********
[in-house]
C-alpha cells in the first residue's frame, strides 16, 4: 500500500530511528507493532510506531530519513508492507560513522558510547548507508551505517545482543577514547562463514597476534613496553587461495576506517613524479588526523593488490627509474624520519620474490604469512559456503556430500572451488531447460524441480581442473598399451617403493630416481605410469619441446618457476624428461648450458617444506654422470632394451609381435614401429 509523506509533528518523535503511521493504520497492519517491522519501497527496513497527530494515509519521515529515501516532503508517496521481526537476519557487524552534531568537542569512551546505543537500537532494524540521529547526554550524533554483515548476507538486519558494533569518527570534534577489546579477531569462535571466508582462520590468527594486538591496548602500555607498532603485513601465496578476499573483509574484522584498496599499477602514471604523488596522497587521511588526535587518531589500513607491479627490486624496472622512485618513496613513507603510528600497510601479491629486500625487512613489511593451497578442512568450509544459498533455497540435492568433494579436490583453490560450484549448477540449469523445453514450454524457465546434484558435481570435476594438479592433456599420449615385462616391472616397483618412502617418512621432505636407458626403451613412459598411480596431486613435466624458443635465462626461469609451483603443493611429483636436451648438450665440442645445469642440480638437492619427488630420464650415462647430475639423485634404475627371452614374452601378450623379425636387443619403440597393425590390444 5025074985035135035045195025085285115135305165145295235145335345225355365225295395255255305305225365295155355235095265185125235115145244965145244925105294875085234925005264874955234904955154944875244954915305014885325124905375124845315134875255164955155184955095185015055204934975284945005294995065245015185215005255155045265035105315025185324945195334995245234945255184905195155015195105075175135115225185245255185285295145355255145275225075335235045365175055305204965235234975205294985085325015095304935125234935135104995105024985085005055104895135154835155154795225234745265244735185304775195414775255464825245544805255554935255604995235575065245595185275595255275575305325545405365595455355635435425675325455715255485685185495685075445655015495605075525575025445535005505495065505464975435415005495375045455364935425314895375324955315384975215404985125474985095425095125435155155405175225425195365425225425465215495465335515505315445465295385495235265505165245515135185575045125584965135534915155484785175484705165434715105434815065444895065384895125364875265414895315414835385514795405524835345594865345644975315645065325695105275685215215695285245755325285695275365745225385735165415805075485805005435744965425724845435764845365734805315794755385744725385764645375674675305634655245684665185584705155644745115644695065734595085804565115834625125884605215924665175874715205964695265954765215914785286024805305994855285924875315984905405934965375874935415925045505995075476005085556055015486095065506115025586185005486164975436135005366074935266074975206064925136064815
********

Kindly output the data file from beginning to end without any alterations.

[in-house]
C-alpha cells in the first residue's frame, strides 16, 4: 500500500530511528507493532510506531530519513508492507560513522558510547548507508551505517545482543577514547562463514597476534613496553587461495576506517613524479588526523593488490627509474624520519620474490604469512559456503556430500572451488531447460524441480581442473598399451617403493630416481605410469619441446618457476624428461648450458617444506654422470632394451609381435614401429 509523506509533528518523535503511521493504520497492519517491522519501497527496513497527530494515509519521515529515501516532503508517496521481526537476519557487524552534531568537542569512551546505543537500537532494524540521529547526554550524533554483515548476507538486519558494533569518527570534534577489546579477531569462535571466508582462520590468527594486538591496548602500555607498532603485513601465496578476499573483509574484522584498496599499477602514471604523488596522497587521511588526535587518531589500513607491479627490486624496472622512485618513496613513507603510528600497510601479491629486500625487512613489511593451497578442512568450509544459498533455497540435492568433494579436490583453490560450484549448477540449469523445453514450454524457465546434484558435481570435476594438479592433456599420449615385462616391472616397483618412502617418512621432505636407458626403451613412459598411480596431486613435466624458443635465462626461469609451483603443493611429483636436451648438450665440442645445469642440480638437492619427488630420464650415462647430475639423485634404475627371452614374452601378450623379425636387443619403440597393425590390444 5025074985035135035045195025085285115135305165145295235145335345225355365225295395255255305305225365295155355235095265185125235115145244965145244925105294875085234925005264874955234904955154944875244954915305014885325124905375124845315134875255164955155184955095185015055204934975284945005294995065245015185215005255155045265035105315025185324945195334995245234945255184905195155015195105075175135115225185245255185285295145355255145275225075335235045365175055305204965235234975205294985085325015095304935125234935135104995105024985085005055104895135154835155154795225234745265244735185304775195414775255464825245544805255554935255604995235575065245595185275595255275575305325545405365595455355635435425675325455715255485685185495685075445655015495605075525575025445535005505495065505464975435415005495375045455364935425314895375324955315384975215404985125474985095425095125435155155405175225425195365425225425465215495465335515505315445465295385495235265505165245515135185575045125584965135534915155484785175484705165434715105434815065444895065384895125364875265414895315414835385514795405524835345594865345644975315645065325695105275685215215695285245755325285695275365745225385735165415805075485805005435744965425724845435764845365734805315794755385744725385764645375674675305634655245684665185584705155644745115644695065734595085804565115834625125884605215924665175874715205964695265954765215914785286024805305994855285924875315984905405934965375874935415925045505995075476005085556055015486095065506115025586185005486164975436135005366074935266074975206064925136064815